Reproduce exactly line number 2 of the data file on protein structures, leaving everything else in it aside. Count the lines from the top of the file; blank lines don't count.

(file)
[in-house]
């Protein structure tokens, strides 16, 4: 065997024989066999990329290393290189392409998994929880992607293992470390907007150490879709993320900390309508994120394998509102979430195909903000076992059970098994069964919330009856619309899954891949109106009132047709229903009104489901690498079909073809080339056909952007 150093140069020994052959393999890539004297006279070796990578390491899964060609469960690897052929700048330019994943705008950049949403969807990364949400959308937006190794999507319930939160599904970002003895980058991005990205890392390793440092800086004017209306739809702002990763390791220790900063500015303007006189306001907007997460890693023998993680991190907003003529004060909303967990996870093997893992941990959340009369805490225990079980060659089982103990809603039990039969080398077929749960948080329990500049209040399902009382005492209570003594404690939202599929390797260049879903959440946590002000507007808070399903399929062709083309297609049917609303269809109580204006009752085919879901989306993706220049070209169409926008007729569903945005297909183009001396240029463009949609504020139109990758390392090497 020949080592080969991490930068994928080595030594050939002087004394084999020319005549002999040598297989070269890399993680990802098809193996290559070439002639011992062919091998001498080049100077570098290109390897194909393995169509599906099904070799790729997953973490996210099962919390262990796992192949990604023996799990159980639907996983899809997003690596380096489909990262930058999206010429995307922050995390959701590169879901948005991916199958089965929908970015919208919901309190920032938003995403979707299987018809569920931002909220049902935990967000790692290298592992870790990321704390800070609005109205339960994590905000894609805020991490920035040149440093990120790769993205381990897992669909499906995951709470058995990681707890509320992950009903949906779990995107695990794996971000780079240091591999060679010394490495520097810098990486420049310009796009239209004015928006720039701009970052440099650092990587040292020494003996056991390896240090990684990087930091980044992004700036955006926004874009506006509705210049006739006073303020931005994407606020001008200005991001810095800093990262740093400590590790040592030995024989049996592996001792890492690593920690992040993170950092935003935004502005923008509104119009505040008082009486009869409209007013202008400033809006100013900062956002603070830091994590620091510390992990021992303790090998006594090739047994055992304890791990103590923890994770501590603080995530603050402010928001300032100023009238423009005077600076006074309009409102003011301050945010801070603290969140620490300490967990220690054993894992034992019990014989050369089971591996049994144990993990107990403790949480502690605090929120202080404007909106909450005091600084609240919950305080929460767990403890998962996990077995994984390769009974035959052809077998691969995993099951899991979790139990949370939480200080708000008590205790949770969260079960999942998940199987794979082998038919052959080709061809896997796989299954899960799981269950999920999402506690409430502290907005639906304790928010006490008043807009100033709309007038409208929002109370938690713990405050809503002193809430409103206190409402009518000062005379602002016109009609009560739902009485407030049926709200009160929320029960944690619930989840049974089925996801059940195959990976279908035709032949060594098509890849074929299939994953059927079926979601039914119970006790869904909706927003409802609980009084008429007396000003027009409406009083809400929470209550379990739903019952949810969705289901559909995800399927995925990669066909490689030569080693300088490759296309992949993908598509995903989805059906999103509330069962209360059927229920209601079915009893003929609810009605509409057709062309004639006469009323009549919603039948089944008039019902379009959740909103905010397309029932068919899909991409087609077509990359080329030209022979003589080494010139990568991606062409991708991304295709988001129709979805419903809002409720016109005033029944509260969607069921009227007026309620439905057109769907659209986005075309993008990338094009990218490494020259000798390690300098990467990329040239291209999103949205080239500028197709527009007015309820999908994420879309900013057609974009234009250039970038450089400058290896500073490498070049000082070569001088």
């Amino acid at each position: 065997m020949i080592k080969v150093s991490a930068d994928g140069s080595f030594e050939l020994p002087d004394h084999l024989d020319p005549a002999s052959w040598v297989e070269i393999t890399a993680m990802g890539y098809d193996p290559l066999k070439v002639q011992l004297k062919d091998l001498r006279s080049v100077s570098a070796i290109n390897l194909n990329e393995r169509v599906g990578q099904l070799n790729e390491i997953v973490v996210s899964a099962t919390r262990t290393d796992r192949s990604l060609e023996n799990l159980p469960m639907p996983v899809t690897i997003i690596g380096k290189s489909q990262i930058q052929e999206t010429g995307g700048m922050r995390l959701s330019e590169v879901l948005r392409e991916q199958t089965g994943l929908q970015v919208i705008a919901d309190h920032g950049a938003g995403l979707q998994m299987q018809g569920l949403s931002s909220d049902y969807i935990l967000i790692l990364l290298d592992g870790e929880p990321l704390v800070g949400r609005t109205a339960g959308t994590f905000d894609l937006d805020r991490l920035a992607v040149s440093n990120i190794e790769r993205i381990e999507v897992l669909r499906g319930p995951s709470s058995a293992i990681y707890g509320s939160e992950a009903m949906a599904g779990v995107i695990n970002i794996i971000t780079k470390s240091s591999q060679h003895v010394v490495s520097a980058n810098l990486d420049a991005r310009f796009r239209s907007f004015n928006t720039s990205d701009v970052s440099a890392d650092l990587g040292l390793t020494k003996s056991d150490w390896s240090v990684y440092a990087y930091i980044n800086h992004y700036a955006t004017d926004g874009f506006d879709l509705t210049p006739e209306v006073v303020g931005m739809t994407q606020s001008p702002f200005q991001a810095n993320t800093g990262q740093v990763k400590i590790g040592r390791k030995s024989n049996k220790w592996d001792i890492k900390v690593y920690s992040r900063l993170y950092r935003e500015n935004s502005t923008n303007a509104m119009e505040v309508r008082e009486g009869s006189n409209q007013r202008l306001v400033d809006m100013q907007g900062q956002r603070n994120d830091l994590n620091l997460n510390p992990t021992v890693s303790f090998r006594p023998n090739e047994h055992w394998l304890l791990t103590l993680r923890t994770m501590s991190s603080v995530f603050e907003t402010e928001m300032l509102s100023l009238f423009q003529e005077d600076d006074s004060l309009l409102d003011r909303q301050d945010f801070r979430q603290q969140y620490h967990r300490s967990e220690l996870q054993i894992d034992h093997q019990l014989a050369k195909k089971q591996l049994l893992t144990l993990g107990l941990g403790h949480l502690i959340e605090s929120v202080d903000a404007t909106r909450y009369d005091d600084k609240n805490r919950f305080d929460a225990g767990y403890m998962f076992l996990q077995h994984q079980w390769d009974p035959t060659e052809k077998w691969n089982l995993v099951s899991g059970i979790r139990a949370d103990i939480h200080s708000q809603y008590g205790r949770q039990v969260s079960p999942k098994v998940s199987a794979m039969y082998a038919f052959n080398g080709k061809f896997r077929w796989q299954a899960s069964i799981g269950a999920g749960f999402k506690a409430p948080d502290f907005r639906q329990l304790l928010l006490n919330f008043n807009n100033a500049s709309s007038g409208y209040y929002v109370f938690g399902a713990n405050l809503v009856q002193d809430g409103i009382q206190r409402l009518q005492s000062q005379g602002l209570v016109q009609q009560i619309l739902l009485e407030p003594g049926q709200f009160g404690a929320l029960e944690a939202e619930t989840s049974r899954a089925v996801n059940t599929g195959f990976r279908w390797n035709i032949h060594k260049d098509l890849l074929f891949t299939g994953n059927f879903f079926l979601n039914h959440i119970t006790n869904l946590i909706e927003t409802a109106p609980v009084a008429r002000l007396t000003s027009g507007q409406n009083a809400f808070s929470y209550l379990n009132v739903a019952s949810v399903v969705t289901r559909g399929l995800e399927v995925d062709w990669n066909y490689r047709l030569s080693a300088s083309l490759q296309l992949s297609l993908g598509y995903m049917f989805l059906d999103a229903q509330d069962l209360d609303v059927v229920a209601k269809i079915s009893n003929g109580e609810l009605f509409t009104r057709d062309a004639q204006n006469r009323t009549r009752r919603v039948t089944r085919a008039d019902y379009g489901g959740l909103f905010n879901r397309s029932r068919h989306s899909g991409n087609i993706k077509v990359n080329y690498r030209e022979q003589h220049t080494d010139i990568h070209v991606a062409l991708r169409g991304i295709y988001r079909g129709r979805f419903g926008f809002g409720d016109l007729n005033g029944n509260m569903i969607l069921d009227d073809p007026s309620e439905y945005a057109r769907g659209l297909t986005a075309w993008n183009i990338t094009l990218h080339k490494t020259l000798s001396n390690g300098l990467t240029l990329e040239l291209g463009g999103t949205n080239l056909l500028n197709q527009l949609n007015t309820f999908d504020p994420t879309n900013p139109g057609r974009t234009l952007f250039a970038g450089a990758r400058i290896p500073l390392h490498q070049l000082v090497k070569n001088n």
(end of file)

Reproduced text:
């Protein structure tokens, strides 16, 4: 065997024989066999990329290393290189392409998994929880992607293992470390907007150490879709993320900390309508994120394998509102979430195909903000076992059970098994069964919330009856619309899954891949109106009132047709229903009104489901690498079909073809080339056909952007 150093140069020994052959393999890539004297006279070796990578390491899964060609469960690897052929700048330019994943705008950049949403969807990364949400959308937006190794999507319930939160599904970002003895980058991005990205890392390793440092800086004017209306739809702002990763390791220790900063500015303007006189306001907007997460890693023998993680991190907003003529004060909303967990996870093997893992941990959340009369805490225990079980060659089982103990809603039990039969080398077929749960948080329990500049209040399902009382005492209570003594404690939202599929390797260049879903959440946590002000507007808070399903399929062709083309297609049917609303269809109580204006009752085919879901989306993706220049070209169409926008007729569903945005297909183009001396240029463009949609504020139109990758390392090497 020949080592080969991490930068994928080595030594050939002087004394084999020319005549002999040598297989070269890399993680990802098809193996290559070439002639011992062919091998001498080049100077570098290109390897194909393995169509599906099904070799790729997953973490996210099962919390262990796992192949990604023996799990159980639907996983899809997003690596380096489909990262930058999206010429995307922050995390959701590169879901948005991916199958089965929908970015919208919901309190920032938003995403979707299987018809569920931002909220049902935990967000790692290298592992870790990321704390800070609005109205339960994590905000894609805020991490920035040149440093990120790769993205381990897992669909499906995951709470058995990681707890509320992950009903949906779990995107695990794996971000780079240091591999060679010394490495520097810098990486420049310009796009239209004015928006720039701009970052440099650092990587040292020494003996056991390896240090990684990087930091980044992004700036955006926004874009506006509705210049006739006073303020931005994407606020001008200005991001810095800093990262740093400590590790040592030995024989049996592996001792890492690593920690992040993170950092935003935004502005923008509104119009505040008082009486009869409209007013202008400033809006100013900062956002603070830091994590620091510390992990021992303790090998006594090739047994055992304890791990103590923890994770501590603080995530603050402010928001300032100023009238423009005077600076006074309009409102003011301050945010801070603290969140620490300490967990220690054993894992034992019990014989050369089971591996049994144990993990107990403790949480502690605090929120202080404007909106909450005091600084609240919950305080929460767990403890998962996990077995994984390769009974035959052809077998691969995993099951899991979790139990949370939480200080708000008590205790949770969260079960999942998940199987794979082998038919052959080709061809896997796989299954899960799981269950999920999402506690409430502290907005639906304790928010006490008043807009100033709309007038409208929002109370938690713990405050809503002193809430409103206190409402009518000062005379602002016109009609009560739902009485407030049926709200009160929320029960944690619930989840049974089925996801059940195959990976279908035709032949060594098509890849074929299939994953059927079926979601039914119970006790869904909706927003409802609980009084008429007396000003027009409406009083809400929470209550379990739903019952949810969705289901559909995800399927995925990669066909490689030569080693300088490759296309992949993908598509995903989805059906999103509330069962209360059927229920209601079915009893003929609810009605509409057709062309004639006469009323009549919603039948089944008039019902379009959740909103905010397309029932068919899909991409087609077509990359080329030209022979003589080494010139990568991606062409991708991304295709988001129709979805419903809002409720016109005033029944509260969607069921009227007026309620439905057109769907659209986005075309993008990338094009990218490494020259000798390690300098990467990329040239291209999103949205080239500028197709527009007015309820999908994420879309900013057609974009234009250039970038450089400058290896500073490498070049000082070569001088």